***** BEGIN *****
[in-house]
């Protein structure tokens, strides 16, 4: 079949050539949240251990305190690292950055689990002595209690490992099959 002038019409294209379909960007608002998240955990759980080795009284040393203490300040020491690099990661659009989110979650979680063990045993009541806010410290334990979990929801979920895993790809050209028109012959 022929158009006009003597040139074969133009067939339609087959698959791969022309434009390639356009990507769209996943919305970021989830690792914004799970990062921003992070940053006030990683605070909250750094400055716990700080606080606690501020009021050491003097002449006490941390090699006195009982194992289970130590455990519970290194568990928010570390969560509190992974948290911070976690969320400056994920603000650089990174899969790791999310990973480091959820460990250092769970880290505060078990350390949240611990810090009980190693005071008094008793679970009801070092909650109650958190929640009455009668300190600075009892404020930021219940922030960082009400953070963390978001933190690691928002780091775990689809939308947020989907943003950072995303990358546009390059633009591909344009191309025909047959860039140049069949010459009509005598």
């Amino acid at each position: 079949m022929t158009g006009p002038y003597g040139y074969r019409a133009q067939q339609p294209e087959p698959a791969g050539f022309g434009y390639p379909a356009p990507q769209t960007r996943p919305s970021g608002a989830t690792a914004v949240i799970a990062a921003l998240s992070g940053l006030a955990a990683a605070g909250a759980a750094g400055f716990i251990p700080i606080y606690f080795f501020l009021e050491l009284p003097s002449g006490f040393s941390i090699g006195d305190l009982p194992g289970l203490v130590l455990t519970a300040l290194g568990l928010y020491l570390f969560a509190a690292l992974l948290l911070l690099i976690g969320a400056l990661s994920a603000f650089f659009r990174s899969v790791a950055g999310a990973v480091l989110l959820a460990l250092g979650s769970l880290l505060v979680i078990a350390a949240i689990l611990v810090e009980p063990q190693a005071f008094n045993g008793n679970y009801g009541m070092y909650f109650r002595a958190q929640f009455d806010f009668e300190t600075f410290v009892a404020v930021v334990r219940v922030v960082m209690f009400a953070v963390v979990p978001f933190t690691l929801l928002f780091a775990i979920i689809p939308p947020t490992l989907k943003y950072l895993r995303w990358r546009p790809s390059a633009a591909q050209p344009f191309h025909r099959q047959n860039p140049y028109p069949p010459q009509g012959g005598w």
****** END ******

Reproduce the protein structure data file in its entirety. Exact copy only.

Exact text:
[in-house]
């Protein structure tokens, strides 16, 4: 079949050539949240251990305190690292950055689990002595209690490992099959 002038019409294209379909960007608002998240955990759980080795009284040393203490300040020491690099990661659009989110979650979680063990045993009541806010410290334990979990929801979920895993790809050209028109012959 022929158009006009003597040139074969133009067939339609087959698959791969022309434009390639356009990507769209996943919305970021989830690792914004799970990062921003992070940053006030990683605070909250750094400055716990700080606080606690501020009021050491003097002449006490941390090699006195009982194992289970130590455990519970290194568990928010570390969560509190992974948290911070976690969320400056994920603000650089990174899969790791999310990973480091959820460990250092769970880290505060078990350390949240611990810090009980190693005071008094008793679970009801070092909650109650958190929640009455009668300190600075009892404020930021219940922030960082009400953070963390978001933190690691928002780091775990689809939308947020989907943003950072995303990358546009390059633009591909344009191309025909047959860039140049069949010459009509005598």
């Amino acid at each position: 079949m022929t158009g006009p002038y003597g040139y074969r019409a133009q067939q339609p294209e087959p698959a791969g050539f022309g434009y390639p379909a356009p990507q769209t960007r996943p919305s970021g608002a989830t690792a914004v949240i799970a990062a921003l998240s992070g940053l006030a955990a990683a605070g909250a759980a750094g400055f716990i251990p700080i606080y606690f080795f501020l009021e050491l009284p003097s002449g006490f040393s941390i090699g006195d305190l009982p194992g289970l203490v130590l455990t519970a300040l290194g568990l928010y020491l570390f969560a509190a690292l992974l948290l911070l690099i976690g969320a400056l990661s994920a603000f650089f659009r990174s899969v790791a950055g999310a990973v480091l989110l959820a460990l250092g979650s769970l880290l505060v979680i078990a350390a949240i689990l611990v810090e009980p063990q190693a005071f008094n045993g008793n679970y009801g009541m070092y909650f109650r002595a958190q929640f009455d806010f009668e300190t600075f410290v009892a404020v930021v334990r219940v922030v960082m209690f009400a953070v963390v979990p978001f933190t690691l929801l928002f780091a775990i979920i689809p939308p947020t490992l989907k943003y950072l895993r995303w990358r546009p790809s390059a633009a591909q050209p344009f191309h025909r099959q047959n860039p140049y028109p069949p010459q009509g012959g005598w």